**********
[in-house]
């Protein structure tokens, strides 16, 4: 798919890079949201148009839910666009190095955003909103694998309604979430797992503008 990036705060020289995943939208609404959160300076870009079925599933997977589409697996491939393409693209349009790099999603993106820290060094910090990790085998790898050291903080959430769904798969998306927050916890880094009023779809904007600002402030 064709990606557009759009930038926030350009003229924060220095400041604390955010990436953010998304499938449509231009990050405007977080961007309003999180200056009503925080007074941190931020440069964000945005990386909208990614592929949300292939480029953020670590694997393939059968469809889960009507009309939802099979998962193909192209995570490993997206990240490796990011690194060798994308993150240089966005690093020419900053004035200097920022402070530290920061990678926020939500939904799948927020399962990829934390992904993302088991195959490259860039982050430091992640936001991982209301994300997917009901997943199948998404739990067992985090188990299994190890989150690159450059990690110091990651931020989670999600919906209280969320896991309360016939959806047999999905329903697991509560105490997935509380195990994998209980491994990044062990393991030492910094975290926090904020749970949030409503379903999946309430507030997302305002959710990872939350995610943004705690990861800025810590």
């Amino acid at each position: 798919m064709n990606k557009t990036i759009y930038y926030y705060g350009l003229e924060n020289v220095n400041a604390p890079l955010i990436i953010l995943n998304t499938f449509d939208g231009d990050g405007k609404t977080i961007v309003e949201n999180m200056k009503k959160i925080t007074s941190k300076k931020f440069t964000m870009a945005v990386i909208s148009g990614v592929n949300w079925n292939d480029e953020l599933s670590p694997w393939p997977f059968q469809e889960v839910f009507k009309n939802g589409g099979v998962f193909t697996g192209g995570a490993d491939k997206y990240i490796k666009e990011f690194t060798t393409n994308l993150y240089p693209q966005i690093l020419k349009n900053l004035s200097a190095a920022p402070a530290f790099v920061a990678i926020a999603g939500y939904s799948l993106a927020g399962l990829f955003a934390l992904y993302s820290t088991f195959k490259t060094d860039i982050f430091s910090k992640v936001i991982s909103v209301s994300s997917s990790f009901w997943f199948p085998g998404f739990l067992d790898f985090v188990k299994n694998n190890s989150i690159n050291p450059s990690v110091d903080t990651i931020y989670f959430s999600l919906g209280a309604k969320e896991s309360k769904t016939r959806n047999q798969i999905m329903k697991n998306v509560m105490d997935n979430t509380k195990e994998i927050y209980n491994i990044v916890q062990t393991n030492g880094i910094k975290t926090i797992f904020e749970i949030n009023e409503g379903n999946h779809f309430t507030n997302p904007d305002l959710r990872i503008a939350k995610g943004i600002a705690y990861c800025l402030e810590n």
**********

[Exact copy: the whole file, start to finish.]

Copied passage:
[in-house]
């Protein structure tokens, strides 16, 4: 798919890079949201148009839910666009190095955003909103694998309604979430797992503008 990036705060020289995943939208609404959160300076870009079925599933997977589409697996491939393409693209349009790099999603993106820290060094910090990790085998790898050291903080959430769904798969998306927050916890880094009023779809904007600002402030 064709990606557009759009930038926030350009003229924060220095400041604390955010990436953010998304499938449509231009990050405007977080961007309003999180200056009503925080007074941190931020440069964000945005990386909208990614592929949300292939480029953020670590694997393939059968469809889960009507009309939802099979998962193909192209995570490993997206990240490796990011690194060798994308993150240089966005690093020419900053004035200097920022402070530290920061990678926020939500939904799948927020399962990829934390992904993302088991195959490259860039982050430091992640936001991982209301994300997917009901997943199948998404739990067992985090188990299994190890989150690159450059990690110091990651931020989670999600919906209280969320896991309360016939959806047999999905329903697991509560105490997935509380195990994998209980491994990044062990393991030492910094975290926090904020749970949030409503379903999946309430507030997302305002959710990872939350995610943004705690990861800025810590």
């Amino acid at each position: 798919m064709n990606k557009t990036i759009y930038y926030y705060g350009l003229e924060n020289v220095n400041a604390p890079l955010i990436i953010l995943n998304t499938f449509d939208g231009d990050g405007k609404t977080i961007v309003e949201n999180m200056k009503k959160i925080t007074s941190k300076k931020f440069t964000m870009a945005v990386i909208s148009g990614v592929n949300w079925n292939d480029e953020l599933s670590p694997w393939p997977f059968q469809e889960v839910f009507k009309n939802g589409g099979v998962f193909t697996g192209g995570a490993d491939k997206y990240i490796k666009e990011f690194t060798t393409n994308l993150y240089p693209q966005i690093l020419k349009n900053l004035s200097a190095a920022p402070a530290f790099v920061a990678i926020a999603g939500y939904s799948l993106a927020g399962l990829f955003a934390l992904y993302s820290t088991f195959k490259t060094d860039i982050f430091s910090k992640v936001i991982s909103v209301s994300s997917s990790f009901w997943f199948p085998g998404f739990l067992d790898f985090v188990k299994n694998n190890s989150i690159n050291p450059s990690v110091d903080t990651i931020y989670f959430s999600l919906g209280a309604k969320e896991s309360k769904t016939r959806n047999q798969i999905m329903k697991n998306v509560m105490d997935n979430t509380k195990e994998i927050y209980n491994i990044v916890q062990t393991n030492g880094i910094k975290t926090i797992f904020e749970i949030n009023e409503g379903n999946h779809f309430t507030n997302p904007d305002l959710r990872i503008a939350k995610g943004i600002a705690y990861c800025l402030e810590n």